The Knife Gets Tribal in New York for 'Shaking the Habitual' Tour: Concert Review
Radical gender theory informs a sweaty dance party.
Anybody not quite clued in to the radical sexual politics of The Knife's latest record, Shaking the Habitual (and given singer Karin Dreijer Andersson's often distorted, heavily accented vocals, they're easy to miss) got the message immediately at the group's Thursday NYC show, part of a two-night stand that was their first gig here in eight years. Even before the band took the stage, concert goers were greeted by an unidentified calisthenics leader in a fluorescent, spangled outfit — picture a hipster, art-damaged version of fitness evangelist Richard Simmons, then imagine something even less appealing — whose take on aerobics was explicitly omnisexual, touchy-feely and designed to erase inhibitions.
Those vibes would be expressed more eloquently during the show itself, as when one of the dozen or so performers on stage recited a Jess Arndt poem featuring declarations like "I want a body with two dicks, three pouches, and five holes ... a body with no internal and no external ... that sweats medical marijuana ... a body in every color ... I want your body, and your body, and your body."
The agenda wasn't limited to polymorphous sexuality, but represented a desire to break down all kinds of barriers between people, a rejection even of the idea of individuality. The siblings who make up the band, Andersson and brother Olof Dreijer, have often worn disguises, but here they hid in a crowd, mingling with their fellow performers in ways that made them all but interchangeable. Wearing glittery face paint and jump suits in a range of jewel tones, they all traded performing roles: Many people other than Knife vocalist Andersson sang lead, spoke to the crowd as if they led the group, and played solo instruments, one of which was an elaborate wooden contraption that was horizontal cello one moment and xylophone the next.
Or at least they appeared to play. For most of the duration of two songs, the fact that nobody on stage was visibly at any sort of music-making device begged the already-present question of how much of the evening's soundtrack was preprogrammed. The suggestion of pre-recorded music was hardly a scandalous one here, given that the show was so focused on breathing physical life into music that, on the new record, can be challengingly abstract and machine-made. Dance was the focus, with elaborate choreography much more ambitious than the usual pop-concert fare.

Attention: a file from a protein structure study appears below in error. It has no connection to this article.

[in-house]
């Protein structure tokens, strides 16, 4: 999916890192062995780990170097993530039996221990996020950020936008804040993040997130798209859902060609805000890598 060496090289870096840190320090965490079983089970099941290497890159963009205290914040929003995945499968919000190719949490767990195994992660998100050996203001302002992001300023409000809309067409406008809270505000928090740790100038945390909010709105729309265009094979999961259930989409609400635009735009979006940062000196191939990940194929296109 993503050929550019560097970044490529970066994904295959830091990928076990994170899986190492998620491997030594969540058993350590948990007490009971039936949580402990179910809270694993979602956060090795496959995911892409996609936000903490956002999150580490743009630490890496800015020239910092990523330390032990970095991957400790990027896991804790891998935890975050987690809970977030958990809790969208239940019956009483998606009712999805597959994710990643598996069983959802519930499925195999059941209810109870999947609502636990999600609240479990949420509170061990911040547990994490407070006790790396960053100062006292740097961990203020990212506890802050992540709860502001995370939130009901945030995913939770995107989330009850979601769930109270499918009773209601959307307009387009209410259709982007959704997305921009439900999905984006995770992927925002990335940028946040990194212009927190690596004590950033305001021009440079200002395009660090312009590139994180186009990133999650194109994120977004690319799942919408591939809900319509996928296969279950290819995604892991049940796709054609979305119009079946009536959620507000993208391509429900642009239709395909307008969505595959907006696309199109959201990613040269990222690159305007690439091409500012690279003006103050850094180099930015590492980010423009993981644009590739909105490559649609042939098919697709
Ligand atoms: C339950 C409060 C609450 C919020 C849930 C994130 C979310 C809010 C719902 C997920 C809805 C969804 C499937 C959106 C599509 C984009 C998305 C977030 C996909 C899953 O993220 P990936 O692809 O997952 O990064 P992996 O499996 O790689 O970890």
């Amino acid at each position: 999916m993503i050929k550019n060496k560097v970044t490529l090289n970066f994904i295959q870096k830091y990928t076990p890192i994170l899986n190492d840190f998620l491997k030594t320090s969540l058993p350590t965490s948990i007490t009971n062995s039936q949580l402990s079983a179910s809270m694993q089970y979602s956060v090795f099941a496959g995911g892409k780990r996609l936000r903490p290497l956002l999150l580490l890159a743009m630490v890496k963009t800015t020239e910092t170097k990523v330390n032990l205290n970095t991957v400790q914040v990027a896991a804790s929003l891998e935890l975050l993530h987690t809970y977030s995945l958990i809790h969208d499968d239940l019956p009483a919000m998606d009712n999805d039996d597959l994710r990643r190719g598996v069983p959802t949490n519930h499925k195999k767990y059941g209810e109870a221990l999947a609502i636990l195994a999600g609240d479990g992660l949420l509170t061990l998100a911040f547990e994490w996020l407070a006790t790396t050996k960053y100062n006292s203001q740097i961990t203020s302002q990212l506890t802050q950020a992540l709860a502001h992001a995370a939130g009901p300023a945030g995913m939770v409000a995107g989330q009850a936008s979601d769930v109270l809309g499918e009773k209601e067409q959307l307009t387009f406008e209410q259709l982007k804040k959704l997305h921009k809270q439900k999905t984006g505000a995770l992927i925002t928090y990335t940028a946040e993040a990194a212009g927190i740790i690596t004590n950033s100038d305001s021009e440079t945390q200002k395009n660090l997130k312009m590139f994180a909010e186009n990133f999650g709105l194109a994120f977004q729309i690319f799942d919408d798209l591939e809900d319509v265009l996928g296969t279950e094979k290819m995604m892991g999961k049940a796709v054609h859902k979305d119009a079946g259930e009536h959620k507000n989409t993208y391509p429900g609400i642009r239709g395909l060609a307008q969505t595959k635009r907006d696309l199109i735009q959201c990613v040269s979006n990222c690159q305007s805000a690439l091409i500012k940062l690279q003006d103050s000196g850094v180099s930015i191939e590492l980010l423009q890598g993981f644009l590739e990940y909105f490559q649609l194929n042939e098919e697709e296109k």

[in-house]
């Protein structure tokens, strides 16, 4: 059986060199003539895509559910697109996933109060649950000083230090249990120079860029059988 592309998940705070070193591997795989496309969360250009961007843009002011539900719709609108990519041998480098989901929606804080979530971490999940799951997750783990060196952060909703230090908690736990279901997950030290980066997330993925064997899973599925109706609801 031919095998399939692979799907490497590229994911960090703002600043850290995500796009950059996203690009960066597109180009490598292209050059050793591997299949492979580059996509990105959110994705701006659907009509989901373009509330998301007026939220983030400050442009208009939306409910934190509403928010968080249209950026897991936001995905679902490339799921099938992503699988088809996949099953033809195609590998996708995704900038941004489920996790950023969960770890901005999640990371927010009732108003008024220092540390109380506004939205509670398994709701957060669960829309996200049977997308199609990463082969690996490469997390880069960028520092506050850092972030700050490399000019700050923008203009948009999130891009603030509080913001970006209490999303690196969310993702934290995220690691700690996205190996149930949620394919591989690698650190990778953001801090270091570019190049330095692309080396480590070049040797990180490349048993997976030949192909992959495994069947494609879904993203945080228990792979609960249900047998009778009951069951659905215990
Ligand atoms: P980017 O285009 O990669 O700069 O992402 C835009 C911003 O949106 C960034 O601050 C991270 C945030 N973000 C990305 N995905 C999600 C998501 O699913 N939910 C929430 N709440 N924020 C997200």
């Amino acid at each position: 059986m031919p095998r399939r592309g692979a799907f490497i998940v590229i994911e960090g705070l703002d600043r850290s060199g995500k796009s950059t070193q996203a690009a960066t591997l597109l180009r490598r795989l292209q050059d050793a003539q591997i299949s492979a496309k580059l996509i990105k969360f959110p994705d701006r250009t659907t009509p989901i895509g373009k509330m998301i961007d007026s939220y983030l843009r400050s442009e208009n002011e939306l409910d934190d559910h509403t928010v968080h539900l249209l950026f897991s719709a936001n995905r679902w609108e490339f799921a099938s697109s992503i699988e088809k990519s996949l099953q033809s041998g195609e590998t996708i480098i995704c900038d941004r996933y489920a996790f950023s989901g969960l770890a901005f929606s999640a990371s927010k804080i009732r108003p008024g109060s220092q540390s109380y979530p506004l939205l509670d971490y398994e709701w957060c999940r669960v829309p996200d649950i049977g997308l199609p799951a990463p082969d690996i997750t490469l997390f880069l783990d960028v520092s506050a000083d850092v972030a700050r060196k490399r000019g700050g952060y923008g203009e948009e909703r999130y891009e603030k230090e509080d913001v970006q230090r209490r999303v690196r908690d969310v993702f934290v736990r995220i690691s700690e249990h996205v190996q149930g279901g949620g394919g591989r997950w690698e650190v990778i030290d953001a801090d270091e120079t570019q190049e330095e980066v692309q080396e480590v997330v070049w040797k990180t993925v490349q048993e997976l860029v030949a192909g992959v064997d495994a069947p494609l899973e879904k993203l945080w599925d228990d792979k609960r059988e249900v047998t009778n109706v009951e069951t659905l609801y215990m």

On "A Tooth for an Eye," dancers employed a Bollywood flourish here, a Sufi twirl there, and ended with some Beatnik fingersnaps that, with black lights on, revealed they were wearing glow-in-the-dark orange nail polish. "One Hit" organized antic motion around a series of dramatic tableaux; "Full of Fire" found the stage erupting in shoveling gestures that suggested a crew of workers in an industrial-era engine room. The production's lighting design, featuring beams cutting through air thickened by a smoke machine, was well-integrated with the dancers' most angular poses.
The dancing got looser and the music louder as the roughly 80-minute set neared its end, devolving from choreographed precision to dance-party chaos. Here, staging seemed fully in keeping with the band's intellectual intent: Having erased the distinction between themselves and their backup dancers, they then became one with the spectators. Instead of signaling the end of their show by raising the house lights after leaving the stage, they cranked up a disco ball and kept the house music loud. One would hardly have been surprised if, within five or 10 minutes, they had wiped off the makeup and snuck into the still-dancing crowd unrecognized.
Wrap Your Arms Around Me
We Share Our Mothers' Health
Without You My Life Would Be Boring
A Tooth for an Eye
Full of Fire
Collective Body Possum (Poem)
Ready to Lose
Pass This On
Stay Out Here